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Re: Why Emacs needs a modern bug tracker

From: Óscar Fuentes
Subject: Re: Why Emacs needs a modern bug tracker
Date: Sat, 05 Jan 2008 20:05:42 +0100
User-agent: Gnus/5.13 (Gnus v5.13) Emacs/23.0.50 (windows-nt)

Eli Zaretskii <address@hidden> writes:

> Not just evidence: you should volunteer to do actual work.

ESR volunteered for implementing the DVCS and the bug-tracker. I
volunteered for spam-filtering and monitoring the bug-tracker. I can do
other misc things, such as pre-testing the system and later assist other
users on its use.

> A bug tracker is a good case in point: Richard stated quite some time
> ago the basic requirements for his acceptance of such a tool, but no
> one stepped forward to do anything practical about that.

I'll be grateful if you direct me to the message where this requirements
were stated. I failed to find it on the archives.

>> For the bug tracker, I'm afraid it will not so easy. Most likely,
>> current Emacs developers should trade some diary personal incovenience
>> for some long-term project development efficiency. On the other hand, it
>> is difficult to appreciate the convenience of having an audit of a bug
>> or feature until you are using the system for some months.
> Starting such a system, but not making it mandatory, would be a good
> step towards the goal of having a good tracker in the future.  In
> general, a controversial feature should start as an option, before it
> becomes the default.

A bug tracker that is not updated by its users is worse than not having
a bug tracker. :-) Really, what is important is that bugs are entered on
the system. Users will do. You too, if you use report-emacs-bug. The
rest comes with little effort. Those who do not want web operation still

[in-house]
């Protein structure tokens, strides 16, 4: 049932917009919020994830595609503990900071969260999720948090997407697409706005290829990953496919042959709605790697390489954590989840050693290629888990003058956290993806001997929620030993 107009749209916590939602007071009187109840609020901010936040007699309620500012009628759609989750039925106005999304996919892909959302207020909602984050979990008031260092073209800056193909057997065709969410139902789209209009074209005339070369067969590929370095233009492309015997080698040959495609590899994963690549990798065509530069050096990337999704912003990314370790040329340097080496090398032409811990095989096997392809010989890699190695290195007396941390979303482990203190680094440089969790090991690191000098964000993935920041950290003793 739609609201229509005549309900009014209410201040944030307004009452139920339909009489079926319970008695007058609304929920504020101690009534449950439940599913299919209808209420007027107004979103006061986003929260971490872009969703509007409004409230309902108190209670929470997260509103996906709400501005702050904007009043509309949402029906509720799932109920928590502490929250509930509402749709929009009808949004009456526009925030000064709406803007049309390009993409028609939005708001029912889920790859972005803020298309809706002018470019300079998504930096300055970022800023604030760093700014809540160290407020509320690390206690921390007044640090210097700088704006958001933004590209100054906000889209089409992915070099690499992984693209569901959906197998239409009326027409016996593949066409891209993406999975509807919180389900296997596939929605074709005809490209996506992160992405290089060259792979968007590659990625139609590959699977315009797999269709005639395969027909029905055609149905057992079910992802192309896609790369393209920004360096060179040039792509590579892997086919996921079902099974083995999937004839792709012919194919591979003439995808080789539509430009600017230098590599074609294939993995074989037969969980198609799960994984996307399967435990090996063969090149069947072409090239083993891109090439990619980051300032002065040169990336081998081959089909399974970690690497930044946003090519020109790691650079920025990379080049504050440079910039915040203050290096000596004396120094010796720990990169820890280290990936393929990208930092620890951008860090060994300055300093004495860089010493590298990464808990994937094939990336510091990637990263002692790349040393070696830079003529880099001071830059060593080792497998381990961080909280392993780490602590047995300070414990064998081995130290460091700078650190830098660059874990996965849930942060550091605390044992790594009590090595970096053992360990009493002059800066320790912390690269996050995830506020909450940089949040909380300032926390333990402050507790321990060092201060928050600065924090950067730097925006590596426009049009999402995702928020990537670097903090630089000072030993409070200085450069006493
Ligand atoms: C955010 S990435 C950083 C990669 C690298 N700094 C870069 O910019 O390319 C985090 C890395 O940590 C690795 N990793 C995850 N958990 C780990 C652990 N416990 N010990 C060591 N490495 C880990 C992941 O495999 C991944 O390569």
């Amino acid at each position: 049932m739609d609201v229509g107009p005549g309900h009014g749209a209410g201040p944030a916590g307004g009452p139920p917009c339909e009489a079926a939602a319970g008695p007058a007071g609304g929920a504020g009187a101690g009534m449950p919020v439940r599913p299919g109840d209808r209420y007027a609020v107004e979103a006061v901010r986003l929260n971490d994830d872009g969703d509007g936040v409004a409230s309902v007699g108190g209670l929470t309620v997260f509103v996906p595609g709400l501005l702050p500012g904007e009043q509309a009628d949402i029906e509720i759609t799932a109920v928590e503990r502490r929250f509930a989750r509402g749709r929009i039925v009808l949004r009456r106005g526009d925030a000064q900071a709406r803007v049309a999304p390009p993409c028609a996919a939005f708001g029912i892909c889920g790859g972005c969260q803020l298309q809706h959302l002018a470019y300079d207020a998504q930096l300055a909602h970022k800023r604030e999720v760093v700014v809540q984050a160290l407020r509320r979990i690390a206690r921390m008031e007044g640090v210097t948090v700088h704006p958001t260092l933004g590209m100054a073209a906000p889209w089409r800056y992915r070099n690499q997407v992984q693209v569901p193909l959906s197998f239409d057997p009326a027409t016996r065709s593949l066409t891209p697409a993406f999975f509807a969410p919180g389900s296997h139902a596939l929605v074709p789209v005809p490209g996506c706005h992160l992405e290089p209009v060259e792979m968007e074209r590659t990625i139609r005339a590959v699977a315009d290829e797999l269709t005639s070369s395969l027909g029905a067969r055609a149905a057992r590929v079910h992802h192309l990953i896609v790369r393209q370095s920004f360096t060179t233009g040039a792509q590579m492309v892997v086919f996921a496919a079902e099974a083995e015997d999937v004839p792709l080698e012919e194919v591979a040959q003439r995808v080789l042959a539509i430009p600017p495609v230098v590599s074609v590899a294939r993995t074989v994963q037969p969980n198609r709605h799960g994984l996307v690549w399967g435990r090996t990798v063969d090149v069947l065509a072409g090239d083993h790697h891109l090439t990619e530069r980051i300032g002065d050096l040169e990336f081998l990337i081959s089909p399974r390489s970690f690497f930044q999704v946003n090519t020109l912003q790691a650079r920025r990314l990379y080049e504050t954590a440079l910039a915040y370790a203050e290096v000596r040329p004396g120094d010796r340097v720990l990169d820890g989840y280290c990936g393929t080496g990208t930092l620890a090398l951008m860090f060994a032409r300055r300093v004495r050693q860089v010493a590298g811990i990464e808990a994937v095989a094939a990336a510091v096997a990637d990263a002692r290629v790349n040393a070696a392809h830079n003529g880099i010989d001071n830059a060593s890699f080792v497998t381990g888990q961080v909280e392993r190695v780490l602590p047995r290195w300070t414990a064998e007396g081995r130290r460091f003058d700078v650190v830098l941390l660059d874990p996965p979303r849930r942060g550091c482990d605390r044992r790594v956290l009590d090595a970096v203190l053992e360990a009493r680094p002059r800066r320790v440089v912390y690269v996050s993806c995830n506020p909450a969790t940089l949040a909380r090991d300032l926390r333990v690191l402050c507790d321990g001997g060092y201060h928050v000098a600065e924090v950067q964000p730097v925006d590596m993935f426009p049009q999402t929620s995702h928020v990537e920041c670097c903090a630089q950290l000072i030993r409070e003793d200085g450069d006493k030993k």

see the copy published on emacs-*-bugs (just as it happens today) and
can request from the system the equivalent of PROBLEMS and TODO with
simply a wget. You will not have files attached to the reports, such as
screenshots, but you have not them today either. Of course, you will be
allowed to request a single report intead of the full set of open
issues. When you fix something, just say in your commit message "Fixes
#1354" and the system will automatically close that bug (plus doing
other nice things). If you want to add a comment to a bug report, just
sending email to some emacs development mailing list mentioning its
number on the message subject would be enough. A sophisticated system
can inspect the body as well, so you can see in the bug report all
messages that ever mentioned it. No more black holes.

A bug tracker is a dynamic system in the sense that it can take
sophisticated actions in response to its input, and we can exploit this
on a variety of ways. A problem I perceive from the outside is that, for
a casual Emacs contributor, it is too hard to monitor mailing lists
looking for bug reports concerning the module(s) you maintain. The bug
tracker can associate an "owner" for every report. This owner is
determined either by the reporter's choice of affected module (say
cc-mode), or by some overseer that performs a superficial analysis of
the report (such person does not need to know a lot about Emacs
internals, an ignorant like me could do a decent job). The bug tracker
notifies the owner about the new bug and he can query the system for the
bugs assigned to him.

The advantages of a living database over a static text file are too
large to enumerate.


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